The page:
In a competition designed to put the province’s top young business minds into a pressure-packed, real-world scenario, Lethbridge College students kept their cool and took home first place in the 12th annual Alberta Deans of Business Case Competition.
Lethbridge College hosted the competition on its campus, in conjunction with the University of Lethbridge, from March 23 to 25. The winning team included Business Administration students Scott Anderson, Andrea Kowalchuk, Sarah Phillips and Taylor Waters, and was coached by School of Business chair Rita Halma and faculty Rod MacGregor and David Orr. The team was awarded $4,000 by the CPA Alberta Education Foundation.
“We are very proud of the Lethbridge College case competition team who represented themselves, their coaches and our institution remarkably well,” says Dennis Sheppard, interim Vice President Academic at Lethbridge College. “They practiced hard with their coaches leading up to the competition and their efforts paid off both figuratively and literally. They are a group of really bright students with even brighter futures.”
This is the first time that Lethbridge College has won this competition, following a second-place finish in 2014 and a third-place showing in 2009.
“Something magical happened in the war room,” says team member Sarah Phillips, a second-year Business Administration student. “The process was grueling, but we felt energized instead of overwhelmed by it. We were supportive and open-minded and rose to the challenge as a team. Even if we hadn’t won, I would still be incredibly proud of my team and our achievement.”
The competition involved 14 post-secondary institutions from across the province. NAIT’s JR Shaw School of Business placed second, winning $2,500, and Red Deer College’s Donald School of Business placed third, winning $1,500.
Each team was given just nine-and-a-half hours to analyze a real-world business case, brainstorm solutions and create a final presentation with their findings. They then had 12 minutes to make their final presentations to a panel of judges from the local business community. Lethbridge College’s case dealt with converting organic waste from agricultural and food operations into biogas in southern Alberta.
“Our team’s strong proposal, presentation and responses to judges’ questions were highly convincing,” says Rita Halma, chair of Lethbridge College’s School of Business. “The entire event, with a James Bond theme woven throughout, showcased not just our students, but the entire college community.”
The event was one of a number of special events held on campus this year to mark the college’s 60th anniversary. Organizers would like to thank all those who helped to make it such a successful event, as well as the teams who travelled to Lethbridge for the weekend, real-world competition.
NOTE: Second-year Business Administration student Sarah Phillips wrote a first-person account of the experience of being in the “war room” and part of this remarkable Lethbridge College team.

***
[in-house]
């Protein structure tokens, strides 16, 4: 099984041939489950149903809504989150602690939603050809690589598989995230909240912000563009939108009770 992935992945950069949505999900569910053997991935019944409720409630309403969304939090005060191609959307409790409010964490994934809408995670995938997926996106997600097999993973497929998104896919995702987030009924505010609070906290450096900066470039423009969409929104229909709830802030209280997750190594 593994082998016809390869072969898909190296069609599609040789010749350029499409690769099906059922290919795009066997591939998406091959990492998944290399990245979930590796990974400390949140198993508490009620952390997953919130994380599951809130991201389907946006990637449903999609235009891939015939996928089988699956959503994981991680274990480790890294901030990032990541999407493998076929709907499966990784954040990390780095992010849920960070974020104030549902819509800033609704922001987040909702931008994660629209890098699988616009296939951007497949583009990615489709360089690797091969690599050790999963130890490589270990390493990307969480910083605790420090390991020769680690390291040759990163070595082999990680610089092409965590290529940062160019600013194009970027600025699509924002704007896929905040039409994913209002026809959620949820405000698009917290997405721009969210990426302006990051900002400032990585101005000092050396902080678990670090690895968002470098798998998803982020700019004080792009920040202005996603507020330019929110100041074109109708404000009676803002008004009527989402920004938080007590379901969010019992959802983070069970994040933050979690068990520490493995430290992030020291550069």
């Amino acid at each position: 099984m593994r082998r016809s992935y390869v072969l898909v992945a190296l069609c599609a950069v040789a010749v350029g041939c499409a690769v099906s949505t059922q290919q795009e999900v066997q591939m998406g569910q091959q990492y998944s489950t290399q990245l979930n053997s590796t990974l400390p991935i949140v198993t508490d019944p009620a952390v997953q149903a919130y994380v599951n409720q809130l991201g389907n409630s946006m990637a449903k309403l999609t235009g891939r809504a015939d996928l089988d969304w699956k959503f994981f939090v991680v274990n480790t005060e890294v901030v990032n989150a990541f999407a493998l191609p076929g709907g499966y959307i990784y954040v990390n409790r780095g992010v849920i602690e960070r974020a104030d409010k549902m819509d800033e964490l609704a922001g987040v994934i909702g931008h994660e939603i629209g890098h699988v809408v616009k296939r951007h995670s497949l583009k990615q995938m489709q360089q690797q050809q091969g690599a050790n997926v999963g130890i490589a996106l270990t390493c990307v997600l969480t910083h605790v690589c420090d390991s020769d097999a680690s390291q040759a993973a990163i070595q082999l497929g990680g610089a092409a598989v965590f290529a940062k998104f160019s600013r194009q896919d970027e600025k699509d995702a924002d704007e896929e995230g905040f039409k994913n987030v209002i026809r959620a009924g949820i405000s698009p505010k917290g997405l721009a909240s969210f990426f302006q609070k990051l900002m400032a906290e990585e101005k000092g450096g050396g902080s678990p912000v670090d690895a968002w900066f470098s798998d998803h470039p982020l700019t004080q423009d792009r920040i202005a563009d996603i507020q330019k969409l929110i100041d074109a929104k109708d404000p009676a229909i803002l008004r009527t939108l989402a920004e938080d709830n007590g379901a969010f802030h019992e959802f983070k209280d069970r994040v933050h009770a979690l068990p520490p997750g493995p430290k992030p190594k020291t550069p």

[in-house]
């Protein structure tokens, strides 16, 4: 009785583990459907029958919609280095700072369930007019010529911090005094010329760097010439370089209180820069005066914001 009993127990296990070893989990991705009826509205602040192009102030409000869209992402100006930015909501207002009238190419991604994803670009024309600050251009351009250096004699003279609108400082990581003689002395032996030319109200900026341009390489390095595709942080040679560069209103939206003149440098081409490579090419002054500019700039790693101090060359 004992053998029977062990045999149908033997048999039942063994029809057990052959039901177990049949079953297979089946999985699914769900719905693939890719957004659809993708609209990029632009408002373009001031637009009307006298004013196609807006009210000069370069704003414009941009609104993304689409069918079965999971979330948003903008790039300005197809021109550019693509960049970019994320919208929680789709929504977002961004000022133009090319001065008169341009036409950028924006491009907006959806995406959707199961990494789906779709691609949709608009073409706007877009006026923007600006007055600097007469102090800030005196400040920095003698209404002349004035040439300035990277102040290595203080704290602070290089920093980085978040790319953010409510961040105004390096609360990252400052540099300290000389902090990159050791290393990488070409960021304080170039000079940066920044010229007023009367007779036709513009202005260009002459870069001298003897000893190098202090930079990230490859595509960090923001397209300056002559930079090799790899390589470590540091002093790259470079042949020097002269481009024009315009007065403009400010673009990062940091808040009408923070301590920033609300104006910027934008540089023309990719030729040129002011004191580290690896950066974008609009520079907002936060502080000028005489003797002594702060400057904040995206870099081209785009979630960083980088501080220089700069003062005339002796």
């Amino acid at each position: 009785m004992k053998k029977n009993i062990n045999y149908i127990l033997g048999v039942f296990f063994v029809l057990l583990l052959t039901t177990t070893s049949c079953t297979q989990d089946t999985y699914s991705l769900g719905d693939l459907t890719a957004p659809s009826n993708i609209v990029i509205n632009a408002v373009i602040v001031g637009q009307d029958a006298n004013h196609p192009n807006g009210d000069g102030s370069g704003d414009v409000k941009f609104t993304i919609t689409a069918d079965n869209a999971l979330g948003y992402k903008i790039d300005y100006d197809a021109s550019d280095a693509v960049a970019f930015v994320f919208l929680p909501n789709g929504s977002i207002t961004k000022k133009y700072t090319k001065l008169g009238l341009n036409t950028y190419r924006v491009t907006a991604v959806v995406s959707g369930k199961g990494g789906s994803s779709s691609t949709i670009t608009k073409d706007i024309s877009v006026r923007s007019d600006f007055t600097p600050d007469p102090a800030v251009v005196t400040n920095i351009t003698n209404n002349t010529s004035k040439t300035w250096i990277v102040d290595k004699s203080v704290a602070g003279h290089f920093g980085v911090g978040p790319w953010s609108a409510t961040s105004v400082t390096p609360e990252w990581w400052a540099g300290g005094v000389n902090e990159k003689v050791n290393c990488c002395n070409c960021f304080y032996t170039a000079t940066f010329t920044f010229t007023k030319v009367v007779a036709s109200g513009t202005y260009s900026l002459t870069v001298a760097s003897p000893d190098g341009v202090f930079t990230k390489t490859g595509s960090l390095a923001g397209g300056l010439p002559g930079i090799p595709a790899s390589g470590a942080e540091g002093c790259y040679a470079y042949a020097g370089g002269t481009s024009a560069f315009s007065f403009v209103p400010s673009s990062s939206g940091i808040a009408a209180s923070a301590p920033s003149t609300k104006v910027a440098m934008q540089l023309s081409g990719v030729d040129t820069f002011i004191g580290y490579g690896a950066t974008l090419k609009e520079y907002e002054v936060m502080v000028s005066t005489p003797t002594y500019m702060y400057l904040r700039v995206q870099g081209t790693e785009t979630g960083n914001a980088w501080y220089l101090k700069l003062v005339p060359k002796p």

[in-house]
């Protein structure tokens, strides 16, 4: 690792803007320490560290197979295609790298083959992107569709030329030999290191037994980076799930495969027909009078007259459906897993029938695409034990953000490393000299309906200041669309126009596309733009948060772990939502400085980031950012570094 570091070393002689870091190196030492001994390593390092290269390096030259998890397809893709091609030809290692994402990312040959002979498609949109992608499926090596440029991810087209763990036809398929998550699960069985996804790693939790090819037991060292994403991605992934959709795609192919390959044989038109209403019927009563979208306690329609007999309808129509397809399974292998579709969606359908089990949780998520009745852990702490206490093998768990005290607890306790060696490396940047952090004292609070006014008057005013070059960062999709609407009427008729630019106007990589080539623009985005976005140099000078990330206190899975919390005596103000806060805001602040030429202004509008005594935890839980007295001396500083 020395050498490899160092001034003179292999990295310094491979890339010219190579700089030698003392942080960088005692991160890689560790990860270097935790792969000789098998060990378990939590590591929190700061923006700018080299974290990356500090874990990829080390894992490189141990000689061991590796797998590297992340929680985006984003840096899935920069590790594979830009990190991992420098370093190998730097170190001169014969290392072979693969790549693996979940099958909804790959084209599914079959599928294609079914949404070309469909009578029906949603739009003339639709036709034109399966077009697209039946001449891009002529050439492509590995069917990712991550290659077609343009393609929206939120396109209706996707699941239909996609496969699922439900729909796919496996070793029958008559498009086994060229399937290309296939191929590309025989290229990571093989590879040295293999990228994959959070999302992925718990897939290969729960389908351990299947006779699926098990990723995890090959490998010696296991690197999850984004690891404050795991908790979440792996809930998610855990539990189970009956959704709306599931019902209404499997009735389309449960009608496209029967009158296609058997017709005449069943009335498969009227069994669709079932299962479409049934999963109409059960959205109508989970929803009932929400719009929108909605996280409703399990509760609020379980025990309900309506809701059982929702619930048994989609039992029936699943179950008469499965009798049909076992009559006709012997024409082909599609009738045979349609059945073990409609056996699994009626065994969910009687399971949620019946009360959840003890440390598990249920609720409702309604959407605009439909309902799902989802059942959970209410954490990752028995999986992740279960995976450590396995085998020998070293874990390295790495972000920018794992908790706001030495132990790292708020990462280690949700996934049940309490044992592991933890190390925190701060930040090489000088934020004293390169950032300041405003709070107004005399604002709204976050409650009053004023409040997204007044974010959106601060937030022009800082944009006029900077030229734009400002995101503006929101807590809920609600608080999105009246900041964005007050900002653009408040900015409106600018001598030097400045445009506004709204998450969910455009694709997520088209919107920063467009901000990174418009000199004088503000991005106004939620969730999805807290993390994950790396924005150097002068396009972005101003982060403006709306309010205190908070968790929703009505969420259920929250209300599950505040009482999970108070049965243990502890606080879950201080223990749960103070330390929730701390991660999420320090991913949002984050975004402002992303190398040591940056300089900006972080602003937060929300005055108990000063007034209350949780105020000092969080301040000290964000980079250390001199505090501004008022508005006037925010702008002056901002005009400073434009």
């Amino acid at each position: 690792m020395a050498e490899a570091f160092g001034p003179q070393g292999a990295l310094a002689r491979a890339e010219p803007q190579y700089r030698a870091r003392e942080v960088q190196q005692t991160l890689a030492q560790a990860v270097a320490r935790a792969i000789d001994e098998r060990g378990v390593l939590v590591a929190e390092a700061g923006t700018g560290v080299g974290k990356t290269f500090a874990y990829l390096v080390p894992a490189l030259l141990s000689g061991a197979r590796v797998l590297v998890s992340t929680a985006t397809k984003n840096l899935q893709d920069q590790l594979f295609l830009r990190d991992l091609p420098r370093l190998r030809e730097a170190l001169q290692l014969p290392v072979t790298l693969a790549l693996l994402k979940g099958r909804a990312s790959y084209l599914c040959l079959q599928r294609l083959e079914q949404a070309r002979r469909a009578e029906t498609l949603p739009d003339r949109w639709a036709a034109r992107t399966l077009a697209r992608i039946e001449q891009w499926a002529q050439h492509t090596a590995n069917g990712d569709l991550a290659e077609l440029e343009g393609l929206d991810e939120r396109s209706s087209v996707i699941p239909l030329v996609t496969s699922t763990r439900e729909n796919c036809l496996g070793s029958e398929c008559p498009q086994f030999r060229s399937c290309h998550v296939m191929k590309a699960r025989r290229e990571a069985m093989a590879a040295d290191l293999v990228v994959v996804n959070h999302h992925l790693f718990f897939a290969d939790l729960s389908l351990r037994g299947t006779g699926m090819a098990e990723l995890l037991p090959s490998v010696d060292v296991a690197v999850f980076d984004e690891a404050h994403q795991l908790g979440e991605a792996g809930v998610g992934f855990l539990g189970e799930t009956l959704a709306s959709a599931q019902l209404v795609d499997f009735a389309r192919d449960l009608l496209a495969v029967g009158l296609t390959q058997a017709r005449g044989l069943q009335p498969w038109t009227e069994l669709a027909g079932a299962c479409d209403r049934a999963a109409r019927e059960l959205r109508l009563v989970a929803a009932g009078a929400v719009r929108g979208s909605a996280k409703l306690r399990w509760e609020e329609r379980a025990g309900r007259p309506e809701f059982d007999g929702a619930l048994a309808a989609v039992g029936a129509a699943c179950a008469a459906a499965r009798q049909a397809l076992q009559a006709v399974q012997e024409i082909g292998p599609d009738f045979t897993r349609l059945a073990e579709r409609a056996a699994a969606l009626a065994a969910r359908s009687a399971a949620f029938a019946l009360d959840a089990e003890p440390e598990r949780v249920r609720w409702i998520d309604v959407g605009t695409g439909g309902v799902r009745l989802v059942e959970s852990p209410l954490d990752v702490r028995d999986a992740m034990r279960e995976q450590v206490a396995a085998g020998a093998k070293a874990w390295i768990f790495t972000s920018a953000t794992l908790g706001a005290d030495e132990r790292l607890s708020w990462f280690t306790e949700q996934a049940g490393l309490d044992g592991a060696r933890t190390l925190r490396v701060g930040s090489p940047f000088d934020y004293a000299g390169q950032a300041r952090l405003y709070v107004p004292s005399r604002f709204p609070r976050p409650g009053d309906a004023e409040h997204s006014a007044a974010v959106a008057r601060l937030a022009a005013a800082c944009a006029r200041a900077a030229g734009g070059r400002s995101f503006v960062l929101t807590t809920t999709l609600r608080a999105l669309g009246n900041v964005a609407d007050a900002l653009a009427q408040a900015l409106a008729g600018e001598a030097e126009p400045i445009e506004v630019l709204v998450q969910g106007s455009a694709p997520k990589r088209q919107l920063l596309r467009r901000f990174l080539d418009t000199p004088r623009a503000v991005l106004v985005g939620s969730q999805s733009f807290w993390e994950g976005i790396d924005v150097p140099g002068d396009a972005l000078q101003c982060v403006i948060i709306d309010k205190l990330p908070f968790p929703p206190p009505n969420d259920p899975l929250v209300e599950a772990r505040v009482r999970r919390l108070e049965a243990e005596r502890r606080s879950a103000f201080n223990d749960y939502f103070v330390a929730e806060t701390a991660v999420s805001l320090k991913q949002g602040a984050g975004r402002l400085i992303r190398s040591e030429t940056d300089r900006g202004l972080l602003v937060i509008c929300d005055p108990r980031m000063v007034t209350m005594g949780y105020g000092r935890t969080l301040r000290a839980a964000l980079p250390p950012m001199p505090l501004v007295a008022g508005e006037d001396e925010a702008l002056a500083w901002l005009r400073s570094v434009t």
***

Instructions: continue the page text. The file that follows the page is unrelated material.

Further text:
“From start to finish, this was simultaneously the most rewarding and draining experience I have ever had. I am still in awe of how much we have grown as a team. When we first met, we were all undoubtedly very nervous about the weeks ahead. We are all “Alphas” in our respective circles, all very stubborn and confident in our abilities; we knew that as a team, we would either succeed or fail spectacularly. But as the days passed, we got to know and trust each other.
Our advisors were crucial in this process. We truly could not have done this without their dedication, support, and attention to detail. They each brought different skills and experience to the table and complimented each other perfectly.
The case that was analyzed by fourteen college teams from across Alberta was in regards to the establishment of a bio-gas facility outside of Picture Butte. This facility has the potential to create sustainable energy and profit out of excess organic waste, a growing problem for many feedlot owners in the Picture Butte area.
Something magical happened in the war room. The process was grueling, but we felt energized instead of overwhelmed by it. We rose to the challenge as a team. We were supportive and open-minded, but not afraid to speak freely. We instinctively knew that we were all working towards the same goal.
It was important that our recommendation was consistent with the values of these business-minded, entrepreneurial feedlot owners. Once we had dissected the case, we began to grow excited about the lucrative potential this facility could offer. I believe our enthusiasm and confidence in our analysis and recommendation is ultimately what gave us our winning edge and enabled us to deliver a presentation we were truly proud of.
The event itself was gorgeous and classy, executed perfectly down to the last detail. I am so proud to represent Lethbridge College.
Winning this event is fantastic. Add to this that we were Lethbridge College’s first-ever winning team, and that we could accomplish this at home surrounded by our friends and instructors, is indescribable. But even if we hadn’t won, I would still be incredibly proud of my team and our achievement.”